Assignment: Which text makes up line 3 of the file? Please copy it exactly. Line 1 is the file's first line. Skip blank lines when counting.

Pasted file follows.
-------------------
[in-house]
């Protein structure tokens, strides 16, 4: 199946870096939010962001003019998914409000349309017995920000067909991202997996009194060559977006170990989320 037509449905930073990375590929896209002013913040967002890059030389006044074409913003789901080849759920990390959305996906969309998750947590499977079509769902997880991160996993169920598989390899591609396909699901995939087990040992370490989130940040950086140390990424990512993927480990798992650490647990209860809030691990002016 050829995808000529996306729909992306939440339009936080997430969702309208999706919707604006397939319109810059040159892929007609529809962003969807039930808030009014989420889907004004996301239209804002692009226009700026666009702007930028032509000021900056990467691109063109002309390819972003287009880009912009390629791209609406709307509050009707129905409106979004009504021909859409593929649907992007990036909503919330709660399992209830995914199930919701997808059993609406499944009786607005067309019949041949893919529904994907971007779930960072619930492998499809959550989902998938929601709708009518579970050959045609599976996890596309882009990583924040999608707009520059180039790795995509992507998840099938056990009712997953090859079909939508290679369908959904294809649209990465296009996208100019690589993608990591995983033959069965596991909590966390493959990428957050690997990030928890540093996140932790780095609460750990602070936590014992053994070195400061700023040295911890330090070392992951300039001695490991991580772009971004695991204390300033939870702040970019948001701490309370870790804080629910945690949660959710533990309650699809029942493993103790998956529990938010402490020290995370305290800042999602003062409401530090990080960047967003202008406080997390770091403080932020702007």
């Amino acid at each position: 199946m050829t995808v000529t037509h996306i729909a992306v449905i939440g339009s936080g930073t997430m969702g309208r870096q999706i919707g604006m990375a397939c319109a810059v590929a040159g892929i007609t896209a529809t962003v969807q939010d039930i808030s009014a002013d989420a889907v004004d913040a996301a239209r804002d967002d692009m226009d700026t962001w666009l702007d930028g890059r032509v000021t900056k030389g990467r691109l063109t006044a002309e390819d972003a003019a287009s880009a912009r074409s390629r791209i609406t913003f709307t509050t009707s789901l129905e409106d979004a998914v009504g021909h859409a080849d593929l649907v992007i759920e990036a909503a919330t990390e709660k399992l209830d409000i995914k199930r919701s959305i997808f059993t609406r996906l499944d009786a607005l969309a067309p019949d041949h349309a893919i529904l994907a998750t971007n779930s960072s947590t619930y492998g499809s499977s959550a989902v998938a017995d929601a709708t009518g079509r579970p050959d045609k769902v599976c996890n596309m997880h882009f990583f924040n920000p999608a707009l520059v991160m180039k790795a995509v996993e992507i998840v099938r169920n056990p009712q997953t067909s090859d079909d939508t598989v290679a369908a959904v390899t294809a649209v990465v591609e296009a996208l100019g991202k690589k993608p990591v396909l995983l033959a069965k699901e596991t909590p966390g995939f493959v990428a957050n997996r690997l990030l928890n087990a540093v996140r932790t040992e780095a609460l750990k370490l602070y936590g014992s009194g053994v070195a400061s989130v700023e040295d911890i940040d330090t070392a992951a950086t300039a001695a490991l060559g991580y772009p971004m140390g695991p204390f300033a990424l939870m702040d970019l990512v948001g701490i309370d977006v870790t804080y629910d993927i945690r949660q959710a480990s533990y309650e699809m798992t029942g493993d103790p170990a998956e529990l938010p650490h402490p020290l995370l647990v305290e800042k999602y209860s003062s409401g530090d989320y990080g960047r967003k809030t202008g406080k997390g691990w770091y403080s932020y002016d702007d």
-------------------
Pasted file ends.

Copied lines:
């Amino acid at each position: 199946m050829t995808v000529t037509h996306i729909a992306v449905i939440g339009s936080g930073t997430m969702g309208r870096q999706i919707g604006m990375a397939c319109a810059v590929a040159g892929i007609t896209a529809t962003v969807q939010d039930i808030s009014a002013d989420a889907v004004d913040a996301a239209r804002d967002d692009m226009d700026t962001w666009l702007d930028g890059r032509v000021t900056k030389g990467r691109l063109t006044a002309e390819d972003a003019a287009s880009a912009r074409s390629r791209i609406t913003f709307t509050t009707s789901l129905e409106d979004a998914v009504g021909h859409a080849d593929l649907v992007i759920e990036a909503a919330t990390e709660k399992l209830d409000i995914k199930r919701s959305i997808f059993t609406r996906l499944d009786a607005l969309a067309p019949d041949h349309a893919i529904l994907a998750t971007n779930s960072s947590t619930y492998g499809s499977s959550a989902v998938a017995d929601a709708t009518g079509r579970p050959d045609k769902v599976c996890n596309m997880h882009f990583f924040n920000p999608a707009l520059v991160m180039k790795a995509v996993e992507i998840v099938r169920n056990p009712q997953t067909s090859d079909d939508t598989v290679a369908a959904v390899t294809a649209v990465v591609e296009a996208l100019g991202k690589k993608p990591v396909l995983l033959a069965k699901e596991t909590p966390g995939f493959v990428a957050n997996r690997l990030l928890n087990a540093v996140r932790t040992e780095a609460l750990k370490l602070y936590g014992s009194g053994v070195a400061s989130v700023e040295d911890i940040d330090t070392a992951a950086t300039a001695a490991l060559g991580y772009p971004m140390g695991p204390f300033a990424l939870m702040d970019l990512v948001g701490i309370d977006v870790t804080y629910d993927i945690r949660q959710a480990s533990y309650e699809m798992t029942g493993d103790p170990a998956e529990l938010p650490h402490p020290l995370l647990v305290e800042k999602y209860s003062s409401g530090d989320y990080g960047r967003k809030t202008g406080k997390g691990w770091y403080s932020y002016d702007d």